Finding common ground during this contentious campaign season isn’t easy. Yet here in San Francisco, people are coming together around Proposition C, a Housing Preservation Bond that will create permanent affordable housing and prevent displacement.
Proposition C is an innovative measure that frees up $261 million in funding that is left over from a 1992 seismic safety bond. Voters approved that measure after the Loma Prieta Earthquake as a source of funding to reinforce the City’s masonry buildings. That seismic work is mostly completed and more than half of the original funding remains unused.
With voter approval in November, San Francisco can tap into the unused bond funds and put them to work on the most pressing housing challenges that we face today, an immense housing crisis in which people are being forced from their homes and out of San Francisco.
Specifically, Proposition C would make these leftover bond funds available for the rehabilitation of at-risk residential buildings and then convert them to permanently affordable housing. This money would help with seismic, fire, safety, and other code upgrades, and allow nonprofit affordable housing developers to acquire the buildings.
The rehabilitation and preservation of existing buildings is a critical complement to the construction of new affordable housing. For example, there are buildings across San Francisco, including “soft story” wood-frame residential buildings, that are at-risk of structural failure during an earthquake or fire because of substandard wiring. Rehabilitating these buildings improves safety for residents and the surrounding neighborhoods.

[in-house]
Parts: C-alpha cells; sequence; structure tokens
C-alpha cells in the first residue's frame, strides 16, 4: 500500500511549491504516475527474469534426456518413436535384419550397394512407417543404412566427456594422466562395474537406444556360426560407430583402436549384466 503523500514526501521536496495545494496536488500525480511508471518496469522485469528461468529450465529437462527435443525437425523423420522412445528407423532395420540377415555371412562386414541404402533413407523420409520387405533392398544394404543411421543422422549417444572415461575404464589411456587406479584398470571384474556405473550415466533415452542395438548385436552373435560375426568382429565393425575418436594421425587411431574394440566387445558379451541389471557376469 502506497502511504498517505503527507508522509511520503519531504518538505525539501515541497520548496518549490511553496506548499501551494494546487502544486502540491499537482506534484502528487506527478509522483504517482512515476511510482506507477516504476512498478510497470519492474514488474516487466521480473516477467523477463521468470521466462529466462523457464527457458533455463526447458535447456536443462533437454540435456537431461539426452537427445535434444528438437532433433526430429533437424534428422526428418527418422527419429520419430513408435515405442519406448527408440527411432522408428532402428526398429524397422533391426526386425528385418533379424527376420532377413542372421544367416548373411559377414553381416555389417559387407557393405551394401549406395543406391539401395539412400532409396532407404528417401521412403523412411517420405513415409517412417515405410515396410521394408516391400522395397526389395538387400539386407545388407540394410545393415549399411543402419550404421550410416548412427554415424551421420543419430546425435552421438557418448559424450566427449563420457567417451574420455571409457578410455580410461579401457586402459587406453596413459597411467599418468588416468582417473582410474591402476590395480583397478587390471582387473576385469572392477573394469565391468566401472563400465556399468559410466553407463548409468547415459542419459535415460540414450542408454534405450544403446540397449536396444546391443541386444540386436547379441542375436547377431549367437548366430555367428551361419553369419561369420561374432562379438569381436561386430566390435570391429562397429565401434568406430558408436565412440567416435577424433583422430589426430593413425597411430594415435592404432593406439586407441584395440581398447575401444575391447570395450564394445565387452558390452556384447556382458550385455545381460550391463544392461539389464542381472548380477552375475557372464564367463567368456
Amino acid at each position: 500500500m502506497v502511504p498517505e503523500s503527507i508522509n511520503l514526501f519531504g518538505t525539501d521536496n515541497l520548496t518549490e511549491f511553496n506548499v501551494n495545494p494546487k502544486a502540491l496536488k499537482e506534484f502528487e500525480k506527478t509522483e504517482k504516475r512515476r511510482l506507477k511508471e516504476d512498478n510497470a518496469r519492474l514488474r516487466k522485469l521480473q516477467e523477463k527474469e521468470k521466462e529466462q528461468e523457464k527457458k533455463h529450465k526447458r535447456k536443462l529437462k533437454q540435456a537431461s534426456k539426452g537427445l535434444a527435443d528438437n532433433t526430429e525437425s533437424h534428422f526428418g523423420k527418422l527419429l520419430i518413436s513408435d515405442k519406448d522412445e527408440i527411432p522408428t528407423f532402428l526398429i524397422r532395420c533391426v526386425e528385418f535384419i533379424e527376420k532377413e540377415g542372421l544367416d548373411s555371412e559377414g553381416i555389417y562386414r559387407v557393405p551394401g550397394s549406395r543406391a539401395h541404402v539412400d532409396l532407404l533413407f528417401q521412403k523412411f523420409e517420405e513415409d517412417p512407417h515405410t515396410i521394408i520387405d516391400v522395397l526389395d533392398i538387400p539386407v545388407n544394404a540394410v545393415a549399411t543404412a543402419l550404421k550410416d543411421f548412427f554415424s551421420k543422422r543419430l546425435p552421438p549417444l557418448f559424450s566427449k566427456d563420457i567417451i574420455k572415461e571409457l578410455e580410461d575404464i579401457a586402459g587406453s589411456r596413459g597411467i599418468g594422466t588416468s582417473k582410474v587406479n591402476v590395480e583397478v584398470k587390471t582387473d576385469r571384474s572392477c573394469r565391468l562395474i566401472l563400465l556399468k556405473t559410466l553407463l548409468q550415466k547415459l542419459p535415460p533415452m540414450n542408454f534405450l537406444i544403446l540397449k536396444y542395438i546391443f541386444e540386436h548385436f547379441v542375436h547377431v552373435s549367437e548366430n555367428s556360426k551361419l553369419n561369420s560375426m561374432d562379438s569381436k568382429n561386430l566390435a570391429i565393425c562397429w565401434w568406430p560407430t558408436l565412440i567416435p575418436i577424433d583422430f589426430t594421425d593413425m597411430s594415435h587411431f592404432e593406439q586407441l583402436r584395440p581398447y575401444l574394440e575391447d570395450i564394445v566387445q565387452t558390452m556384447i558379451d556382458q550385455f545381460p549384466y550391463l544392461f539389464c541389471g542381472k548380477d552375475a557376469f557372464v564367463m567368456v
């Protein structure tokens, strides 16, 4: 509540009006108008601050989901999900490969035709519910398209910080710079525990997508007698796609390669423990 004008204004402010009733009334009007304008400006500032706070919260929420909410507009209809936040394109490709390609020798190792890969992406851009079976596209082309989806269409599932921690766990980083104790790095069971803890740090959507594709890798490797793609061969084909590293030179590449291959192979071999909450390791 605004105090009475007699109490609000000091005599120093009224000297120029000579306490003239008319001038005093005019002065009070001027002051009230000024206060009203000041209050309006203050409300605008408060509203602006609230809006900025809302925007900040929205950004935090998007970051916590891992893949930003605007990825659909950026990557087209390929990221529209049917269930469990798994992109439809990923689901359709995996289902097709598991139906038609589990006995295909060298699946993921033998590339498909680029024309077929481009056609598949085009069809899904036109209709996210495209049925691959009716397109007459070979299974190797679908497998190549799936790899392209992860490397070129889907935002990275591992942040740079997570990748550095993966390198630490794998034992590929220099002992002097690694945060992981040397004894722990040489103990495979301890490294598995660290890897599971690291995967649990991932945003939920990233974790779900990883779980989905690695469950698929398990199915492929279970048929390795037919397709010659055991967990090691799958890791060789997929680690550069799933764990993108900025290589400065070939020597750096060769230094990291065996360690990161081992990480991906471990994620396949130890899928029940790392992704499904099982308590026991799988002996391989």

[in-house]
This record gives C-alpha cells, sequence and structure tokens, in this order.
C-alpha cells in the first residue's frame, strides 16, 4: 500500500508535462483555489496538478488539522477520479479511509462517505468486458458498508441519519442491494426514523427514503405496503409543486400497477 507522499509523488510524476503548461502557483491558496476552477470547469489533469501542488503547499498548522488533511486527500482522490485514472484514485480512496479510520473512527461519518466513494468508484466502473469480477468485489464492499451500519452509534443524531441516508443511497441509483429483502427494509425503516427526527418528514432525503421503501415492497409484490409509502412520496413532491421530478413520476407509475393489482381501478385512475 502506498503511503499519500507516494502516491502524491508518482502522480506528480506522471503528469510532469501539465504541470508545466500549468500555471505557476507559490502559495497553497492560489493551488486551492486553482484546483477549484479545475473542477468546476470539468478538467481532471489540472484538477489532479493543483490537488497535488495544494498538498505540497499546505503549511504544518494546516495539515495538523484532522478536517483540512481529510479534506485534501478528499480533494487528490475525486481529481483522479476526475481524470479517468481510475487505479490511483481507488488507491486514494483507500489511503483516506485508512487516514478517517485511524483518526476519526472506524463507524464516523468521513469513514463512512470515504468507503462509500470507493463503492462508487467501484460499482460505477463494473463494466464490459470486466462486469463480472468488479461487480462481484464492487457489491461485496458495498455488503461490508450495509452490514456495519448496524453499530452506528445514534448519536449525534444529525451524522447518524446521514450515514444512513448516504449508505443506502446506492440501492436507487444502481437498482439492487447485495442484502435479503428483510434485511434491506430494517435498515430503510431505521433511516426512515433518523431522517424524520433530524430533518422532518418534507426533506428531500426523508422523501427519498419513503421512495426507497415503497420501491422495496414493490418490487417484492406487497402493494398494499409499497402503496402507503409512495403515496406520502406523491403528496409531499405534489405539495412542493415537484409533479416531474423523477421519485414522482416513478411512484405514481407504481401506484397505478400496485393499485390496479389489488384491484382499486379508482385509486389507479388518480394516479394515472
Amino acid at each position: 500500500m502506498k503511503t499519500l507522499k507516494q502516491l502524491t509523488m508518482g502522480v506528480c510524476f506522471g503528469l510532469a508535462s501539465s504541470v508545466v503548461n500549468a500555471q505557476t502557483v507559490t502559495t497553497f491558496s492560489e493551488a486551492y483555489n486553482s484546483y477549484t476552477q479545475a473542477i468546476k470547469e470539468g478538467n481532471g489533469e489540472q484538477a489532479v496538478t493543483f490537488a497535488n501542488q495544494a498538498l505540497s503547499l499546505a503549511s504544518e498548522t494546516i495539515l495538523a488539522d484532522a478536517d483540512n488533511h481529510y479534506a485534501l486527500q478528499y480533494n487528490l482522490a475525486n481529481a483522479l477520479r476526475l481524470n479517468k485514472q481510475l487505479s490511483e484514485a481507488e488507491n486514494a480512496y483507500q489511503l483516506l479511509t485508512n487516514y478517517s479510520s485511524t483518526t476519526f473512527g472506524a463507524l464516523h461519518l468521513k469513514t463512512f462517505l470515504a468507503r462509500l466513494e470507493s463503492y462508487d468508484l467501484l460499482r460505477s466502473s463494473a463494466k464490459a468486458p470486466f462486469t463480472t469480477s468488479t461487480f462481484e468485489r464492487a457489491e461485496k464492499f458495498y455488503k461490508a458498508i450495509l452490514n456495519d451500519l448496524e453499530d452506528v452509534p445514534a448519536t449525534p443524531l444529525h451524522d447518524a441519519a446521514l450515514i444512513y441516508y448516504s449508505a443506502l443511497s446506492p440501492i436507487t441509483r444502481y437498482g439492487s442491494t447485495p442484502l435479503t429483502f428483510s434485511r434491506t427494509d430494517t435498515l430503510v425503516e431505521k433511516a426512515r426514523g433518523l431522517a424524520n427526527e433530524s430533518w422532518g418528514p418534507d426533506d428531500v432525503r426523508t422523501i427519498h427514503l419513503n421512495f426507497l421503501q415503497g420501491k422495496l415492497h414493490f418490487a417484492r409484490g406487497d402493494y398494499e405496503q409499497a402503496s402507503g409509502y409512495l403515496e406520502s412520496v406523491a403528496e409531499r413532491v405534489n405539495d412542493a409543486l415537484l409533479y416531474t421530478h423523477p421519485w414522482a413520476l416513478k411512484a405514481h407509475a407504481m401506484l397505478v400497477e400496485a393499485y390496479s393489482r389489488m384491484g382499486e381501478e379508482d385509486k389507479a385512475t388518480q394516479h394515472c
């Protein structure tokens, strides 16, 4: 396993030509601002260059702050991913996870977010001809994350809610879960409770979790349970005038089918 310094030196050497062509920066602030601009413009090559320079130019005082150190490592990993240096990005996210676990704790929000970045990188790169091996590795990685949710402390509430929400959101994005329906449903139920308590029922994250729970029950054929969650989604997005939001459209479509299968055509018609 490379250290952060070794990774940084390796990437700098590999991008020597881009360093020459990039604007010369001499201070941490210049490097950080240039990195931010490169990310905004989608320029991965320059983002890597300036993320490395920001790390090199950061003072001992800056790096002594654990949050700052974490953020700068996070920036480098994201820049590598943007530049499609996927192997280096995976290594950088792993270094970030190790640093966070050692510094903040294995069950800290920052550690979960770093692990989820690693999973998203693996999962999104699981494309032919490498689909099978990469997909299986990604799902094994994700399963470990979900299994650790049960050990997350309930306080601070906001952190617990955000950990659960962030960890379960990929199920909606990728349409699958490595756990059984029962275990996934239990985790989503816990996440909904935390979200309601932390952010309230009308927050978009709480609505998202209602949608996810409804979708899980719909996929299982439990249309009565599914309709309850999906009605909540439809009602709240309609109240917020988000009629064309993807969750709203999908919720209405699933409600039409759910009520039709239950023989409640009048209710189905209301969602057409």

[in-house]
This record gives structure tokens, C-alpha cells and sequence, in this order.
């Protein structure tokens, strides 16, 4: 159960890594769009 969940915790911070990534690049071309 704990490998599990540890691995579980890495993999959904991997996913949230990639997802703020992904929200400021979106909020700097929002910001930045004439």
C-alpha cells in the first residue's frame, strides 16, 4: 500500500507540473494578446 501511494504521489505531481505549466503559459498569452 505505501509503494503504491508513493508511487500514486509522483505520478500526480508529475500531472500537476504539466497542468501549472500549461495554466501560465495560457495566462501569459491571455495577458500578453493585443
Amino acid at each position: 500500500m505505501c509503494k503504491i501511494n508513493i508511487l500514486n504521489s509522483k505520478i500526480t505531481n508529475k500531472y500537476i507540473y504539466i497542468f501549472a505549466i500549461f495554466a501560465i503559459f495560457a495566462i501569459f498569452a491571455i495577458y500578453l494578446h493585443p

Funds from Proposition C will also provide an important boost to San Francisco’s new Small Sites program. This successful but under-funded program that was designed and is being implemented by local affordable housing organizations like the Community Land Trust, Mission Economic Development Agency and San Francisco Housing Development Corp, provides loans to nonprofit organizations to acquire and permanently preserve small properties as affordable housing. Many tenants who once faced eviction are now able to stay in their homes thanks to more than a dozen projects that have already been completed over the last two years. Proposition C will provide a much-needed source of new funding for this acquisition program—up to $30 million per year.
Prop C is unanimously supported by the Board of Supervisors and the Mayor, the SF Bay Guardian, the San Francisco Chronicle, and a wide diversity of tenant, neighborhood, and nonprofit affordable housing groups. This united coalition includes the Tenderloin Neighborhood Development Corporation, Community Housing Partnership, Hospitality House, San Francisco Tenants Union, Housing Rights Committee and the San Francisco Council of Community Housing Organizations.
Proposition C has such widespread support because it is the only measure on the ballot that creates new affordable housing—and it does this by using an existing source of funds. Property tax rates are not impacted since bonding authority was previously authorized.
Affordable housing advocates also recognize that Proposition C is a critical anti-displacement measure that stabilizes housing and helps tenants facing Ellis Act eviction. Passage in November can make a profound impact on the lives of residents and neighborhoods. ≠
Peter Cohen and Fernando Marti are the co-directors of San Francisco’s Council of Community Housing Organizations.